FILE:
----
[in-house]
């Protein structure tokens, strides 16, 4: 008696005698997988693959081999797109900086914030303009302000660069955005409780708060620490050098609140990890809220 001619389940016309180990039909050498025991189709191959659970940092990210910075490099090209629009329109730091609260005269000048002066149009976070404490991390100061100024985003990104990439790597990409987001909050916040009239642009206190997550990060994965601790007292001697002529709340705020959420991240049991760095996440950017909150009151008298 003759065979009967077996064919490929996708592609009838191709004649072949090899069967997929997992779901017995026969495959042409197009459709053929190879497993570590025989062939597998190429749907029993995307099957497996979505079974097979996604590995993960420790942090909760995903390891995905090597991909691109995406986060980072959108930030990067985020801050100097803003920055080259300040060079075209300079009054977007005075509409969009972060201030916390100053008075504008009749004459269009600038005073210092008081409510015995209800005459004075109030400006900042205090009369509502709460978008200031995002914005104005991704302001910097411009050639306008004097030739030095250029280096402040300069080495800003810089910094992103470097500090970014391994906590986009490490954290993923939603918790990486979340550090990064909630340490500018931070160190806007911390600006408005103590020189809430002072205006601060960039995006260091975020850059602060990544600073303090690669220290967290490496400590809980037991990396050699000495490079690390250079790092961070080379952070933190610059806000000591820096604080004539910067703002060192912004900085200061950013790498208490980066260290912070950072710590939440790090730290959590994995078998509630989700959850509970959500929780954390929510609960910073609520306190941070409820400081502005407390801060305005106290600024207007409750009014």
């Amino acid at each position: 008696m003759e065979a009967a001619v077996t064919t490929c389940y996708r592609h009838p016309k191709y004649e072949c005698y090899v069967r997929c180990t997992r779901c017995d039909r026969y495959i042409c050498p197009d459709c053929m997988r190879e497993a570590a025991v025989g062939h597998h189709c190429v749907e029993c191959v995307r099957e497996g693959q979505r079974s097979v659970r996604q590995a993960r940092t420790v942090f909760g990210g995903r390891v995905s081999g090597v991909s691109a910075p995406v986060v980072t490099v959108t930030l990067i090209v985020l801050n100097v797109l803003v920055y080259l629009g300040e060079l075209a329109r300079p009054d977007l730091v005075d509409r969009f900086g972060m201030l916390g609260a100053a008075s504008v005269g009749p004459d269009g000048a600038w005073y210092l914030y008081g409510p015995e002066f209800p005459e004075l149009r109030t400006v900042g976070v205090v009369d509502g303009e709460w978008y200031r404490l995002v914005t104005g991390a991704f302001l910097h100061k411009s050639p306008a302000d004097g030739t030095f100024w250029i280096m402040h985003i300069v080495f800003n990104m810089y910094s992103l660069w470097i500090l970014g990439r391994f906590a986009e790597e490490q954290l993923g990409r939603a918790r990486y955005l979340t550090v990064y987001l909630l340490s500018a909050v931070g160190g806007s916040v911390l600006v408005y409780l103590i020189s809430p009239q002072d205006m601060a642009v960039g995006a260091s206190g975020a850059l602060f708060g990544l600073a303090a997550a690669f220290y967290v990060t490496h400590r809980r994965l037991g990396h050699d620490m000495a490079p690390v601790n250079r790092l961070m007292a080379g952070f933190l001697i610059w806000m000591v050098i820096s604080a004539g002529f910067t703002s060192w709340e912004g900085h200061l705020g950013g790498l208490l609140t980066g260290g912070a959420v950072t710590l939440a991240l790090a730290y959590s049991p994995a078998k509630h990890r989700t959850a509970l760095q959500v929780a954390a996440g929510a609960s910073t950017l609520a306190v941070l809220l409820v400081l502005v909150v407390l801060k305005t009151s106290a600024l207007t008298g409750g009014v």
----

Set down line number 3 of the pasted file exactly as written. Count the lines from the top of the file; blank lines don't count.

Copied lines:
């Amino acid at each position: 008696m003759e065979a009967a001619v077996t064919t490929c389940y996708r592609h009838p016309k191709y004649e072949c005698y090899v069967r997929c180990t997992r779901c017995d039909r026969y495959i042409c050498p197009d459709c053929m997988r190879e497993a570590a025991v025989g062939h597998h189709c190429v749907e029993c191959v995307r099957e497996g693959q979505r079974s097979v659970r996604q590995a993960r940092t420790v942090f909760g990210g995903r390891v995905s081999g090597v991909s691109a910075p995406v986060v980072t490099v959108t930030l990067i090209v985020l801050n100097v797109l803003v920055y080259l629009g300040e060079l075209a329109r300079p009054d977007l730091v005075d509409r969009f900086g972060m201030l916390g609260a100053a008075s504008v005269g009749p004459d269009g000048a600038w005073y210092l914030y008081g409510p015995e002066f209800p005459e004075l149009r109030t400006v900042g976070v205090v009369d509502g303009e709460w978008y200031r404490l995002v914005t104005g991390a991704f302001l910097h100061k411009s050639p306008a302000d004097g030739t030095f100024w250029i280096m402040h985003i300069v080495f800003n990104m810089y910094s992103l660069w470097i500090l970014g990439r391994f906590a986009e790597e490490q954290l993923g990409r939603a918790r990486y955005l979340t550090v990064y987001l909630l340490s500018a909050v931070g160190g806007s916040v911390l600006v408005y409780l103590i020189s809430p009239q002072d205006m601060a642009v960039g995006a260091s206190g975020a850059l602060f708060g990544l600073a303090a997550a690669f220290y967290v990060t490496h400590r809980r994965l037991g990396h050699d620490m000495a490079p690390v601790n250079r790092l961070m007292a080379g952070f933190l001697i610059w806000m000591v050098i820096s604080a004539g002529f910067t703002s060192w709340e912004g900085h200061l705020g950013g790498l208490l609140t980066g260290g912070a959420v950072t710590l939440a991240l790090a730290y959590s049991p994995a078998k509630h990890r989700t959850a509970l760095q959500v929780a954390a996440g929510a609960s910073t950017l609520a306190v941070l809220l409820v400081l502005v909150v407390l801060k305005t009151s106290a600024l207007t008298g409750g009014v």